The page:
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View Full Version : Training Methodologies and Effectiveness



Travis Bell
06-03-2013, 07:09 PM
Seems the recent trend in powerlifting has been comparison or sometimes even attacking training methods. As if we are at war between each approach or something.

What I find most interesting (from my perspective as a long time member at Westside Barbell) is that certain groups are flat out appalled that Louie feels the way we train is anything but the best.

My question, is why is this surprising? Our only goal is to get stronger and improve performance. There is no other agenda than that. If something else worked better we'd do it. Louie has a very specific way of doing things and it has proven successful. Things have changed in his approach over time as we've realized things could improve and grow.

Some of the insults of recent stem from an idea that he should not feel the way things are done in the gym is the correct way or most effective way to train.

So my question is, does everyone else feel this way about their own training? Do the writers of different programs feel they are allowing room for error, or do they feel that they are creating the best program out there?

How about your own training? Do you feel that you are training the best way?

chris mason
06-03-2013, 08:06 PM
I like the way I train and am always looking for something to improve it.

April Mathis
06-04-2013, 01:24 AM
Don't know who says things like that but it doesn't make sense. Why would anyone purposely do something other than what they thought was the best way if they are trying to get better at something?

I really think there are many good ways of training. If you find something that works then do it until it stops working then do something else. Not anything too special about it. It doesn't mean the same thing works best for everyone but I don't see why there would ever be a reason to put down what someone else does if it works for them and they enjoy what they are doing.

As far as do I think what I am doing is best? Maybe. I have no idea. I like to believe so, but no one really knows. Maybe I could have done something different the last five years and total 100lbs. more by now, but there is no way of knowing that. Just have to be happy with progress.

mike95763
06-04-2013, 07:40 AM
It seems like the guys who are bashing Westside are doing it to help sell their own training methods. These guys are trainers who have a specific product to sell. It's kind of like a bad commercial, bashing the best in the market to make your product look better and create a buzz in general. As far as my training being the best, my only regret about training Westside methods is that I didn't start sooner.

ChuckS14
06-10-2013, 08:28 AM
Hello All- I got directed to this board by one of my training partners Stumpp. I have to compliment it for being the best I have seen as its all lifting related topics,unlike a lot of other foums. I have had the great fortune to be able to train,compete with, and most of all learn from some of the best lifters in the sports history. This includes my good friend of over 15 years Vin D. It also includes my friend of over 21 years Louie Simmons. I got involved in PL in the late 80s when Ed Coan was making his mark as well, Ed Coan. So of course I got all the info I could and did the Coan method. Guess what....I went backwards. Plus I was from an area where the older lifters wouldnt help a young guy like they do today. This and PL USA led me to Louie. All he did was over the next couple decades was help educate a complete stranger at the time and help mine and those I train with lifts develop constantly. At the risk of sounding like an @#$hole I will quote Johnny Cash- Ive been everywhere man. And one thing thats true ( VinD sed this to me years ago) is that to be great you must be a student of the game. Very true words. Am I dumb enough to say Coans program sucked cuz it didnt work for me? No. My point is something Louie taught me- a lifter must be his own best coach and find what works best for him/her.To me thats the Westside way - attack your weaknesses and do what works for you,while thinking for yourself. Sorry for the long post.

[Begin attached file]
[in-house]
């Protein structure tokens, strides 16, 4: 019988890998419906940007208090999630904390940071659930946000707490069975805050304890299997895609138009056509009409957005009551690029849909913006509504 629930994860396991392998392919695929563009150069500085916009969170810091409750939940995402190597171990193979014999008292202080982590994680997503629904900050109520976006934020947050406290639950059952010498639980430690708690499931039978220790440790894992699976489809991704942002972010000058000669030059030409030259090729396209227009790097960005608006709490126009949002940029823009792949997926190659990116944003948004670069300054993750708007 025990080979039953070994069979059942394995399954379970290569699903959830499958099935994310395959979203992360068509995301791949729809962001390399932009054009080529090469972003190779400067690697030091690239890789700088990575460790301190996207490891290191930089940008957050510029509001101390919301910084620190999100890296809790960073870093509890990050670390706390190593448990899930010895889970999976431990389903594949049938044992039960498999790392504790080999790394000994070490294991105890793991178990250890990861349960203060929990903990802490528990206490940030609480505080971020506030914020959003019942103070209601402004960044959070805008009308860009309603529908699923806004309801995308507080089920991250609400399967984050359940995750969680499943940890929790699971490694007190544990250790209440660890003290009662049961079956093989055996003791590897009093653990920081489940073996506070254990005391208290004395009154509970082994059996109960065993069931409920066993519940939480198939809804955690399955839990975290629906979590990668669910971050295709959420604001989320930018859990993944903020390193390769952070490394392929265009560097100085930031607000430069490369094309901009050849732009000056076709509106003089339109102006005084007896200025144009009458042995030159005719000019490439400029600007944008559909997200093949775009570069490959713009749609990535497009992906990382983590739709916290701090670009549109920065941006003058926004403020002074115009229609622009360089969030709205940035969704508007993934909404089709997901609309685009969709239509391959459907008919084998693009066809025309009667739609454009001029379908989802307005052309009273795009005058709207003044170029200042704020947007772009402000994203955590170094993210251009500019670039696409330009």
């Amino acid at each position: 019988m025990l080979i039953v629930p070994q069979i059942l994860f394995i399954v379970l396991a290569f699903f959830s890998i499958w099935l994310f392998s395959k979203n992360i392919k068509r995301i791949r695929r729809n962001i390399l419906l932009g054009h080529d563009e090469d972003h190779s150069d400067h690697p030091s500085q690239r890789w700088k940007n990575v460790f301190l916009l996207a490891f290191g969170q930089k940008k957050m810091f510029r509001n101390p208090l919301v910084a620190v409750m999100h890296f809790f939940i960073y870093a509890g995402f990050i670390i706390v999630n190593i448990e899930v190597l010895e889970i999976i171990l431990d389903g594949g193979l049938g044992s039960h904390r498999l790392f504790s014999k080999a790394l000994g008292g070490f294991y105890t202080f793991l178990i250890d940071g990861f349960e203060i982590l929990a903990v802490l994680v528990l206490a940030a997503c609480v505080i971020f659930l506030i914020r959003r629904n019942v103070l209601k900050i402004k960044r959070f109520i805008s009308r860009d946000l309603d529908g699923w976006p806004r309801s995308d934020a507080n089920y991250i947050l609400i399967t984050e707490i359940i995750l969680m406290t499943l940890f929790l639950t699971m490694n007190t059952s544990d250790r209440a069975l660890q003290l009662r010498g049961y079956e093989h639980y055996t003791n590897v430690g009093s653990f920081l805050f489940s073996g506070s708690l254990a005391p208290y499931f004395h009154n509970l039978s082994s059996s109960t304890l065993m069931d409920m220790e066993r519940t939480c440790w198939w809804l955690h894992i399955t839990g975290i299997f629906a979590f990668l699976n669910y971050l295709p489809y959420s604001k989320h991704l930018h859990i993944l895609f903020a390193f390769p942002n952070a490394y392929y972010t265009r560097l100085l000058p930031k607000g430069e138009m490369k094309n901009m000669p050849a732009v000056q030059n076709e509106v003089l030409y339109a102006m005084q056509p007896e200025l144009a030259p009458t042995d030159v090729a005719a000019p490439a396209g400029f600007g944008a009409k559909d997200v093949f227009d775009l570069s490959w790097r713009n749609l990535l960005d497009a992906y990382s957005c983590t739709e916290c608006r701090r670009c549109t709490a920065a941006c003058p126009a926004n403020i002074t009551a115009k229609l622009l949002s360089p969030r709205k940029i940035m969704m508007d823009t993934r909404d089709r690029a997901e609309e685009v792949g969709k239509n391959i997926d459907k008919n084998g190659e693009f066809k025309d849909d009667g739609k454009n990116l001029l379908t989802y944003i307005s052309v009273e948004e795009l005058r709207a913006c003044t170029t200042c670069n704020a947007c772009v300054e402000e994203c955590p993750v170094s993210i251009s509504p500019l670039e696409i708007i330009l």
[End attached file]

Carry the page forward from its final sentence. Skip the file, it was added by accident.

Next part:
Stumprrp
06-10-2013, 08:41 AM
Naturally, i agree with Chuck, lol.

ScottYard
06-10-2013, 08:51 AM
I find training like most things has to fit your lifestyle and your personality. I train based on the time I have, training partners, and the equipment at my disposle. Ill never be a sheiko lifter only because it doesnt fit my personailty.

Im sure I could do things better but with my current family situation my training is what it has to be.

ChuckS14
06-10-2013, 08:58 AM
Hello All- I got directed to this board by one of my training partners Stumpp. I have to compliment it for being the best I have seen as its all lifting related topics,unlike a lot of other foums. I have had the great fortune to be able to train,compete with, and most of all learn from some of the best lifters in the sports history. This includes my good friend of over 15 years Vin D. It also includes my friend of over 21 years Louie Simmons. I got involved in PL in the late 80s when Ed Coan was making his mark as well, Ed Coan. So of course I got all the info I could and did the Coan method. Guess what....I went backwards. Plus I was from an area where the older lifters wouldnt help a young guy like they do today. This and PL USA led me to Louie. All he did was over the next couple decades was help educate a complete stranger at the time and help mine and those I train with lifts develop constantly. At the risk of sounding like an @#$hole I will quote Johnny Cash- Ive been everywhere man. And one thing thats true ( VinD sed this to me years ago) is that to be great you must be a student of the game. Very true words. Am I dumb enough to say Coans program sucked cuz it didnt work for me? No. My point is something Louie taught me- a lifter must be his own best coach and find what works best for him/her.To me thats the Westside way - attack your weaknesses and do what works for you,while thinking for yourself. Sorry for the long post.